Bottom line for me is that I can't see how a Christian could ever take the life of another man, eliminating permanently the possibility that the individual could ever hear the gospel message. Struggle as I might, I can't reconcile this with Scripture.

I appreciate your comment and I understand your perspective.
First, I would like to offer a comment on your secondary point:
I would ask you to consider that people will not be judged by whether or not they hear a particular gospel presentation. I think Paul addresses this in Romans 2.

My Opinion: People will be judged by God's justice based on how they lived according to what they knew. If and when someone is judged by God it will be because they refused to live by what they knew was truth. If you have not read CS Lewis, "The Great Divorce," you should go get it. It is a profound way of thinking of Hell and final judgment.

If you are correct, then a Christian cannot take part in ANY part of the defense industry. You cannot work for Lockheed Martin, Boeing, Raytheon and others that participate in weaponry. A Christian cannot work for companies that do plumbing or any contract work on a military base - they should not even be involved in food service.

A Christian cannot take part in the prison system because prisoners are killed every day by other inmates. A Christian guard could somehow be cooperating in a death. A Christian would not be able to be involved in a capital trial that could end in the death penalty. A Christian could not be a lawyer or a Judge because he/she might be involved in some way with the death penalty.

A Christian would have to be very careful about being in the medical field. What if their actions (or inactions) helped lead to a death? Now I realize that this is a far cry from killing someone in battle, but the logical threads are there nonetheless and must be explained, or at least contemplated if you take such an absolutist stand.

What if an armed robber breaks into my house? Do I hope and pray that he will not kill me and my children? Do I trust that he will not rape and kill my wife and kids like the guy did to the doctor's family in Connecticut (the Joshua Komisarjevsky trial). If I shoot and kill him to protect my family is that the same as the soldier in the battle?

Just some things to think about.
You might be interested in reading more discussion on The Sermon on the Mount and how to read the words/teaching of Jesus in historical context, pacifism and the New Testament.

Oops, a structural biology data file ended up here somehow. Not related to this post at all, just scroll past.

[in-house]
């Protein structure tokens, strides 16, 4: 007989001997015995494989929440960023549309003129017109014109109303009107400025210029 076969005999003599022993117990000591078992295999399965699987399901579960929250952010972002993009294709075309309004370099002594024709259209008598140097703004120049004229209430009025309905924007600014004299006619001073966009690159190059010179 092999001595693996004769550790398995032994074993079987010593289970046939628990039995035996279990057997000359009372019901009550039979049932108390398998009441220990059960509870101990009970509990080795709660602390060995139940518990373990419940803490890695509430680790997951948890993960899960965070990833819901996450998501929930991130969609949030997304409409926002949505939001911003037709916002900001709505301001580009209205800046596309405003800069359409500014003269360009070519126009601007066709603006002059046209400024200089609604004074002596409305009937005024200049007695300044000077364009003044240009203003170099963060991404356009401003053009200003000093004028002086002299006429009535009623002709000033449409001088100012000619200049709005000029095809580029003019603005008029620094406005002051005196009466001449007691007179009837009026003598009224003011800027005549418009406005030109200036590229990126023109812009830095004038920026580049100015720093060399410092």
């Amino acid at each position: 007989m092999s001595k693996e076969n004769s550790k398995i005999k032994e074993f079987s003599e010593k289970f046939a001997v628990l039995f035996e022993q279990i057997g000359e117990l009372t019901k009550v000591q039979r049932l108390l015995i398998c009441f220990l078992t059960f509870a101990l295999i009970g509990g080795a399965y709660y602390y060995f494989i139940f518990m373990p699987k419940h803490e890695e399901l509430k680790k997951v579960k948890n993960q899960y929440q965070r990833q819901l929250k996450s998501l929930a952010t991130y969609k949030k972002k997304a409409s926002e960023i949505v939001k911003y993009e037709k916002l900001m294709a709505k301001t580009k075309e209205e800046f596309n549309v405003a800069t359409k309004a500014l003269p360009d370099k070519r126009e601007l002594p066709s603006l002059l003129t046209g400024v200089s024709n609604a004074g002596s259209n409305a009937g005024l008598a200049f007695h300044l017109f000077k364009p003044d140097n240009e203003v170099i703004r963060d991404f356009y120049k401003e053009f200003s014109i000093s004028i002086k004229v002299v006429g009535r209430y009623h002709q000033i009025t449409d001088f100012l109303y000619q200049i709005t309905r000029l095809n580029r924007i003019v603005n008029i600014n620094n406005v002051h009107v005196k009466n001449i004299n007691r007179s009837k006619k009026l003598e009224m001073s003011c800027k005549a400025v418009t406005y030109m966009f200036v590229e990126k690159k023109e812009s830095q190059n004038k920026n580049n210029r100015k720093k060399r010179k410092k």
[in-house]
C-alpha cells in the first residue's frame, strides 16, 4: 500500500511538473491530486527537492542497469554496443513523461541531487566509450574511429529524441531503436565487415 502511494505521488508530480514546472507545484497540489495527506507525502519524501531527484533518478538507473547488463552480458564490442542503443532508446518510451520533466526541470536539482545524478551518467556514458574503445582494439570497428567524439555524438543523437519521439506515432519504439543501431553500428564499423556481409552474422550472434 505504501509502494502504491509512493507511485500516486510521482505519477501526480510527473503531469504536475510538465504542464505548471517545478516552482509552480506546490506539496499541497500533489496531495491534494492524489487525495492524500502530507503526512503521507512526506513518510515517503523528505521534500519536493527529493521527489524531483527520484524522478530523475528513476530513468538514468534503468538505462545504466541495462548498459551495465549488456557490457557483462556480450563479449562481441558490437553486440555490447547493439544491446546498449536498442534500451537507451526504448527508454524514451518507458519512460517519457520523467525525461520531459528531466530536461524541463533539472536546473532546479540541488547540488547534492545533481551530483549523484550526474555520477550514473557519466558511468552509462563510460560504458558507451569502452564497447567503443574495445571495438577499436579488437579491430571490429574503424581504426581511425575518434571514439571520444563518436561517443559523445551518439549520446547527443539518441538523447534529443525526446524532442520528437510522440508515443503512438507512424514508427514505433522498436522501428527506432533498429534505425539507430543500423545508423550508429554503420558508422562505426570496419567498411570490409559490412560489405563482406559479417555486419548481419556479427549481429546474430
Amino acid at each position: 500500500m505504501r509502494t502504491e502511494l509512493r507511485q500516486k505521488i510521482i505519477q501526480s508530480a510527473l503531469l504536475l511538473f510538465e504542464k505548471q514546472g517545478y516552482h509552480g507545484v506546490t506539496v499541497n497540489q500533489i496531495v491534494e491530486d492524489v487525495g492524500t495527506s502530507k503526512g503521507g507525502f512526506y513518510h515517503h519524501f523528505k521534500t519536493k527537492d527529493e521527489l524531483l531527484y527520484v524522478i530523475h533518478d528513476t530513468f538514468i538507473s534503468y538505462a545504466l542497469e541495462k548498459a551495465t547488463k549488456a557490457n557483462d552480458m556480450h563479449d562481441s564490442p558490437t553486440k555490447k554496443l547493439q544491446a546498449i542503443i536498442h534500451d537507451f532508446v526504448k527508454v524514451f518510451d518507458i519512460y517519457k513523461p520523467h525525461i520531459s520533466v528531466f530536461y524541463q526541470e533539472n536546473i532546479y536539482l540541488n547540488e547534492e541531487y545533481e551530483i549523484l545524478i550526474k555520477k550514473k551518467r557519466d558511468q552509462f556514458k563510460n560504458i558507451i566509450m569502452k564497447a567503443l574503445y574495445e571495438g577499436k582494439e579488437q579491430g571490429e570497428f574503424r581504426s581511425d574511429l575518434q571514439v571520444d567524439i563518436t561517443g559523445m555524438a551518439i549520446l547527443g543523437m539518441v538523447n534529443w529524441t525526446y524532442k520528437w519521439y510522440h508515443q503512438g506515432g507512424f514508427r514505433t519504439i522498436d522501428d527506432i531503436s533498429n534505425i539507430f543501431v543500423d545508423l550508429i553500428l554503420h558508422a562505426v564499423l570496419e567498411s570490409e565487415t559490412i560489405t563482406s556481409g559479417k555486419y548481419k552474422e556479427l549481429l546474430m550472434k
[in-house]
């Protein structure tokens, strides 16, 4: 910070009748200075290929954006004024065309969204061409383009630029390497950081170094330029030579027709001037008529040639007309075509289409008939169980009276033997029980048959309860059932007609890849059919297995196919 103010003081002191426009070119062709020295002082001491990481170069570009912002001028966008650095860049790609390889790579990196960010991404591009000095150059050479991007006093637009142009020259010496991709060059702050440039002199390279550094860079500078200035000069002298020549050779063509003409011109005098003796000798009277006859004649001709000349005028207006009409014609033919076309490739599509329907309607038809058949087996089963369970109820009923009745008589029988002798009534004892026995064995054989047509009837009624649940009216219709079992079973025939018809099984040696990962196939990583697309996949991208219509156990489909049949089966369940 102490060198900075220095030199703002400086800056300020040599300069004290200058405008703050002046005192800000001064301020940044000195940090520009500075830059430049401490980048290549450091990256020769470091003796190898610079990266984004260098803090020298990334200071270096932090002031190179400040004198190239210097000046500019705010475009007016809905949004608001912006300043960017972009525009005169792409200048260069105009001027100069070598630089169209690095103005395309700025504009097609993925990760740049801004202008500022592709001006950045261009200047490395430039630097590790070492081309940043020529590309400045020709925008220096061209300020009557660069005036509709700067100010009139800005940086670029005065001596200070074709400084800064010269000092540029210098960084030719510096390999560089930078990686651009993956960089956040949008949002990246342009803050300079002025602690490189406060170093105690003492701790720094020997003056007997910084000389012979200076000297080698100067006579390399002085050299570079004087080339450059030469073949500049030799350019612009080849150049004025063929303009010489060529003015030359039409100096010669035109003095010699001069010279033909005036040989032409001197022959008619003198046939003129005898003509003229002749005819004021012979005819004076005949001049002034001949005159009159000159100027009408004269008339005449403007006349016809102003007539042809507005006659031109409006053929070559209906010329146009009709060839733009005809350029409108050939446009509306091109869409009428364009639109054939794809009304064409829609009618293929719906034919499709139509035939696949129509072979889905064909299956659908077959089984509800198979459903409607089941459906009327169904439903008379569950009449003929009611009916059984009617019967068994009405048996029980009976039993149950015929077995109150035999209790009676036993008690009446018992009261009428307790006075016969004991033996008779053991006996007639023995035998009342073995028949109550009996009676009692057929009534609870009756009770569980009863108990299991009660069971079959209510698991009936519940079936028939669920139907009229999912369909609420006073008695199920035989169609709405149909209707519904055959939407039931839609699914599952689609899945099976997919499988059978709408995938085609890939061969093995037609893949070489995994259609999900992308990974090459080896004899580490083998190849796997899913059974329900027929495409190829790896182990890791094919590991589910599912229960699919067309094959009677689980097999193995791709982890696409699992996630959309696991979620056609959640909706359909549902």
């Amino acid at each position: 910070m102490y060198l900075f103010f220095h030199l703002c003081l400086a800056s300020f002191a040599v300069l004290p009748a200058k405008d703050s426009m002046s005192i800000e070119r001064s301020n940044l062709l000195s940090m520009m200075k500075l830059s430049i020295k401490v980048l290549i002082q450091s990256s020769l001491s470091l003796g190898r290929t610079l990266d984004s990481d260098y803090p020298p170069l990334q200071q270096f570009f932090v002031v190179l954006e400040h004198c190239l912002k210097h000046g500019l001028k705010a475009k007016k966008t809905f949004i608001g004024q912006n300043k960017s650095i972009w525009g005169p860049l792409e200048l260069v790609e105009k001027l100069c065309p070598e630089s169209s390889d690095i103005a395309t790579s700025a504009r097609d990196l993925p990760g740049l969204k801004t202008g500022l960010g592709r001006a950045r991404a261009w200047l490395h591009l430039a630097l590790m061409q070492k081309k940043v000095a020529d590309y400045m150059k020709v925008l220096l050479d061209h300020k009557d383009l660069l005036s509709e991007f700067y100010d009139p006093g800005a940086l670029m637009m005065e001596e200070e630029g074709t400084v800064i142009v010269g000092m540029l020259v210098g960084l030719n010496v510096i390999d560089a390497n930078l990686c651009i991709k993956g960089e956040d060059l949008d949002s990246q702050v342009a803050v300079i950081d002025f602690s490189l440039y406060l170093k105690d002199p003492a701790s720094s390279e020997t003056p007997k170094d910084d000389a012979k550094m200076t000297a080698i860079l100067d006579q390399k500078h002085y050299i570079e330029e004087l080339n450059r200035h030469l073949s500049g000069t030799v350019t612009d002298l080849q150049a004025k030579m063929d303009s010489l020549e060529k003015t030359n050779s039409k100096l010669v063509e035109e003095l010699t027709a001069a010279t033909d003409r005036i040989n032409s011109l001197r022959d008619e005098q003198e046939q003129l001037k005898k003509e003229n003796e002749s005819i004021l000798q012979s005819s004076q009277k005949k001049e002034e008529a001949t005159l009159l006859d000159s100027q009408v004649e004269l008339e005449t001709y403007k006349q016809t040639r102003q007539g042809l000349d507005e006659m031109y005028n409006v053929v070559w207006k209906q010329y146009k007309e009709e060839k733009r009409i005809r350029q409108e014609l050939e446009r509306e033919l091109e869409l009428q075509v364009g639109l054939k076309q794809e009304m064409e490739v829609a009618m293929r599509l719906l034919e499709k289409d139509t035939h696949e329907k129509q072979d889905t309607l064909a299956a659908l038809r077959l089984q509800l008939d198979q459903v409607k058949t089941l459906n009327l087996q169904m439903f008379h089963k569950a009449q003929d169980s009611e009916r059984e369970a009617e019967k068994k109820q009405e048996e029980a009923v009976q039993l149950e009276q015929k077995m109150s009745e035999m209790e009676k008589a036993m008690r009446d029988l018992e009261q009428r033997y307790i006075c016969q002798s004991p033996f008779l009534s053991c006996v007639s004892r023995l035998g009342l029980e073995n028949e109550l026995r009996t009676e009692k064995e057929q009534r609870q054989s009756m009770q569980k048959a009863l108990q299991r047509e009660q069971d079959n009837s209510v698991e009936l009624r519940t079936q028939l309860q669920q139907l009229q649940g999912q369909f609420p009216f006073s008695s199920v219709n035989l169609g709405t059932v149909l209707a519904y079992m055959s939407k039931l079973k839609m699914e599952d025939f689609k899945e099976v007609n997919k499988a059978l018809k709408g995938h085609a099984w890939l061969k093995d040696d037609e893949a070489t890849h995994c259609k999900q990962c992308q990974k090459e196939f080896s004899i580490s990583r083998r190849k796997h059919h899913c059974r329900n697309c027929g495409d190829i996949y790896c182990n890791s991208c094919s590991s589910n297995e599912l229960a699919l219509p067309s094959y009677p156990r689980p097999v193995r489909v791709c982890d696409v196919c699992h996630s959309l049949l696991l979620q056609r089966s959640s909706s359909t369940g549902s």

Constantine and the Christian Empire, by Charles Odahl - represents 31 years of research, retracing the steps of Constantine across Europe and the Eastern Empire. This is possibly the most exhaustive work on Constantine ever published.

Numerous CH101 readers have written to me with questions and critical comments about what I have written regarding Emperor Constantine. There is a significant percentage of conservative Protestants who believe Christianity suffered greatly under Constantine. As a young man I was taught that the Catholic Church started with Constantine and was the beginning of Christianity losing its way.
One reader expressed it very close to how I learned it as a young man:

"Paul said that the 'mystery of iniquity' was already at work in the church even during his day (2 Thes. 2:7). How much more in the years following the death of Paul and the other Apostles would the 'mystery of iniquity' be working."
While there are some valid points to be made for Christianity losing its zeal and spiritual power, Constantine gets a bad rap in MY opinion. If you are interested in learning more about Constantine I would highly recommend the text by Charles Odahl (to the right) to better decide if Constantine was a Christian or just a political opportunist. My articles will be edited using Odahl's excellent research:
Emperor Constantine comes to Power
Emperor Constantine and Christian Faith
Emperor Constantine at the Council of Nicea
Emperor Constantine and Worship of the Sun (Sol Invictus)
Emperor Constantine and Christians in the Military
Emperor Constantine Against the Donatists

Questions, Comments or Criticisms:
You can send an email to directly to me Al Baker, CH101.